The second short coming is the extremely minimal programme that would underpin such a coalition. Its vague anti-austerity message would be even weaker than the programme put forward by the now defunct ULA at the last general election. The appeal for the left groups of a such a loose formation is that it allows them to sweep up a protest vote while keeping on side with the union bureaucracy. It also underlines the extent to which s minimal reformist programme has moved from being an opportunist manoeuvre to the actual programme of the groups. To describe this as a left unity project, never mind an alternative left government, would be a complete fraud.
However, the fundamental flaw in this reformist strategy is the belief that the election of a left government - even one without the limitations described above - would make a difference. The experience of Syriza in Greece shows that this is not the case. The capitalist classes across Europe will not recognise any democratic choice against austerity. As the German finance minister has stated: “elections change nothing”.
Despite the more militant rhetoric from the trade union leadership they are still essentially in lobbying mode - seeking no more than to have the ear of a party in government Moreover, they are still fully committed to social partnership. This can be seen most clearly in relation to Irish Water. Despite their rhetorical opposition to water charges the trade union leaders played a key role in the creation of the new company by facilitating the transfer of workers from local councils. Opposition to this transfer could have prevented the establishment of Irish Water and stopped water charges and privatisation at their earliest stage. This was, and remains, potentially the most effective tactic to oppose water charges.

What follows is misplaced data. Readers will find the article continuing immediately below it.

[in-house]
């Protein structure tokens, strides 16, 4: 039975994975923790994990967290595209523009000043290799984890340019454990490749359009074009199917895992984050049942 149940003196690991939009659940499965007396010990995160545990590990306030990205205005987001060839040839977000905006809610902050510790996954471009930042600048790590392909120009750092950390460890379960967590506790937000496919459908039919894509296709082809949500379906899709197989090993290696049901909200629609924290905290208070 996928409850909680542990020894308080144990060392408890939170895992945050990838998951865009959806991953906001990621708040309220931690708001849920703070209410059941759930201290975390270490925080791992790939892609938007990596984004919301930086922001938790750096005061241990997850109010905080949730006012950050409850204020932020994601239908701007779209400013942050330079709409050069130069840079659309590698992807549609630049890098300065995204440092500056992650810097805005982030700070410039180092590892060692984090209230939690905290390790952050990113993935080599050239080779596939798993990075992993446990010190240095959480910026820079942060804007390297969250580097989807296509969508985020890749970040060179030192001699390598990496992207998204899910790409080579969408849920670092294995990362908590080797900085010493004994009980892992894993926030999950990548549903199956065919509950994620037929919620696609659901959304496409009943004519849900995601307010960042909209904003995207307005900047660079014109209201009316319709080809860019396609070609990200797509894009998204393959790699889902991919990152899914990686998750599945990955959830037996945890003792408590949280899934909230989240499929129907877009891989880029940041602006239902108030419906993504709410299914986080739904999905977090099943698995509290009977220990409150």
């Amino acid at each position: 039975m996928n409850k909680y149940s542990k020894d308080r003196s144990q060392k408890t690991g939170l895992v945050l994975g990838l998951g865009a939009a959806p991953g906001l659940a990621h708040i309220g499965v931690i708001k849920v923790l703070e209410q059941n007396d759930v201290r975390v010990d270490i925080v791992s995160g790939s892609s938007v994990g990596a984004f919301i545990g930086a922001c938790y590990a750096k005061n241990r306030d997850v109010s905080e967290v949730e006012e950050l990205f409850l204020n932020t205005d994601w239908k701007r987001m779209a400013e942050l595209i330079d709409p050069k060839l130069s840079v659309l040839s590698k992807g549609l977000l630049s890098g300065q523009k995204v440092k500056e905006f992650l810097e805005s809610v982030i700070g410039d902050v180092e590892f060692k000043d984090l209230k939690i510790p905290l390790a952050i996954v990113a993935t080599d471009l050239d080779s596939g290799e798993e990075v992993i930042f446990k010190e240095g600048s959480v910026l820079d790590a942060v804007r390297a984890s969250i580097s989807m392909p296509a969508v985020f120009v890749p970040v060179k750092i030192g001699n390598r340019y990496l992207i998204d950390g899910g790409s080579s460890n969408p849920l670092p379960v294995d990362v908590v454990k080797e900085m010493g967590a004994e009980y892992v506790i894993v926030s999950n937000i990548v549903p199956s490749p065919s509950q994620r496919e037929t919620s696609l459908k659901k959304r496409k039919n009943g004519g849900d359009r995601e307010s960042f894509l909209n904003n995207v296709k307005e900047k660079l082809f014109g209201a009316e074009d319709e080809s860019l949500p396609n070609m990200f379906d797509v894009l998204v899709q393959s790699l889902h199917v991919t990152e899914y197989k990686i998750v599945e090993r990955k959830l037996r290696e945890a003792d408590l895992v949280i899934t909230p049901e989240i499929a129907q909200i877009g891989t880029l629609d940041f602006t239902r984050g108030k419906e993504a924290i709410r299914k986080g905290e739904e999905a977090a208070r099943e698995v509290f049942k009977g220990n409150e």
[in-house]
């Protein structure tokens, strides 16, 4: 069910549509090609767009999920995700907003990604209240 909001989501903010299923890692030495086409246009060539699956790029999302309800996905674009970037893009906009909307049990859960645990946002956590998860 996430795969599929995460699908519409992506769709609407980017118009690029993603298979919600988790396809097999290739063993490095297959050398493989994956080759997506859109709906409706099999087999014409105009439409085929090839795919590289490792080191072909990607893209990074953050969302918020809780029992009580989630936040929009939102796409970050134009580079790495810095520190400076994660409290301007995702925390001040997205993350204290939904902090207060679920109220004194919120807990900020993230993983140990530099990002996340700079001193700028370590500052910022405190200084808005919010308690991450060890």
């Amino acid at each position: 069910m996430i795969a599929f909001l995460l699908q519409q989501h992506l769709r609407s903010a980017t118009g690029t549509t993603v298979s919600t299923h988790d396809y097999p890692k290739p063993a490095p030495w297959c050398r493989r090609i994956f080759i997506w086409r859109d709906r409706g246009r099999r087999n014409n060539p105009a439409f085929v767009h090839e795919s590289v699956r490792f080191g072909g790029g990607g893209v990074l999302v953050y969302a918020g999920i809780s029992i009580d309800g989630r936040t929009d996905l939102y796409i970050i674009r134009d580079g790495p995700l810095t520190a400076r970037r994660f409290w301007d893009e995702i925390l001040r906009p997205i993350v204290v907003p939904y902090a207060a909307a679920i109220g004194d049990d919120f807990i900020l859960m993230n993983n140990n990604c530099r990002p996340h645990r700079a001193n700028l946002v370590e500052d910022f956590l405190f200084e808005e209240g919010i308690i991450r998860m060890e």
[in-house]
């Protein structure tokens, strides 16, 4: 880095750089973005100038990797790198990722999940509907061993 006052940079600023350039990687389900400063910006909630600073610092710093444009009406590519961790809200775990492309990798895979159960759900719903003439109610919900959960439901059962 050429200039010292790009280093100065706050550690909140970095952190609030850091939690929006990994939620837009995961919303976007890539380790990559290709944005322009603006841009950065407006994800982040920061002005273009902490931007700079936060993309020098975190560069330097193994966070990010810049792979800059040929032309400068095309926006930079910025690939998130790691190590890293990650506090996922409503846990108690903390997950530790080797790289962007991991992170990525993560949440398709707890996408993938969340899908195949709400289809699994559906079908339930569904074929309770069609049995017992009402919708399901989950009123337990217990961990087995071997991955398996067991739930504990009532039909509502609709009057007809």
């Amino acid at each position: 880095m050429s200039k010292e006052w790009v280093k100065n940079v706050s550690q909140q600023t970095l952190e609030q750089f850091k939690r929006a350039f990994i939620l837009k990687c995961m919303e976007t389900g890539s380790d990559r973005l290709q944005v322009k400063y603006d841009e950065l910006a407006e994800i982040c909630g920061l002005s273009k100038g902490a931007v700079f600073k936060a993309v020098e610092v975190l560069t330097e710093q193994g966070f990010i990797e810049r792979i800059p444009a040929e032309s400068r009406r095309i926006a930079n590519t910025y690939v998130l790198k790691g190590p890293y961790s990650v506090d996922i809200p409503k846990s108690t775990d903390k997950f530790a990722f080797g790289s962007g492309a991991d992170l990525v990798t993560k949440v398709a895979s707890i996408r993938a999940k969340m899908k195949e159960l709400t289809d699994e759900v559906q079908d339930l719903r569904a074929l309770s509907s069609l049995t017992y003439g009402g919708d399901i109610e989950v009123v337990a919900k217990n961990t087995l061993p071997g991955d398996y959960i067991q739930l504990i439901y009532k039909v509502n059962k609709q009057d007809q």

Because the left groups have bound themselves to the trade union leadership its collusion in the imposition of austerity goes unchallenged. The idea of workers taking action by and for themselves doesn’t arise. All that remains are a series of tactics (protests, non-payment etc) designed to build up support for the “left” in the next year’s general election. As a strategy this is completely unconvincing.
The strategic objective for socialists, as it has been for a long time, is to break the Irish working class from social partnership so it can regain its organisational and political independence. This is a precondition for any serious opposition movement to emerge. While the anti water charges movement is a long way from this it does signify an awakening within the Irish working class after a long period of retreat. There is now an audience that is receptive to stronger socialist arguments.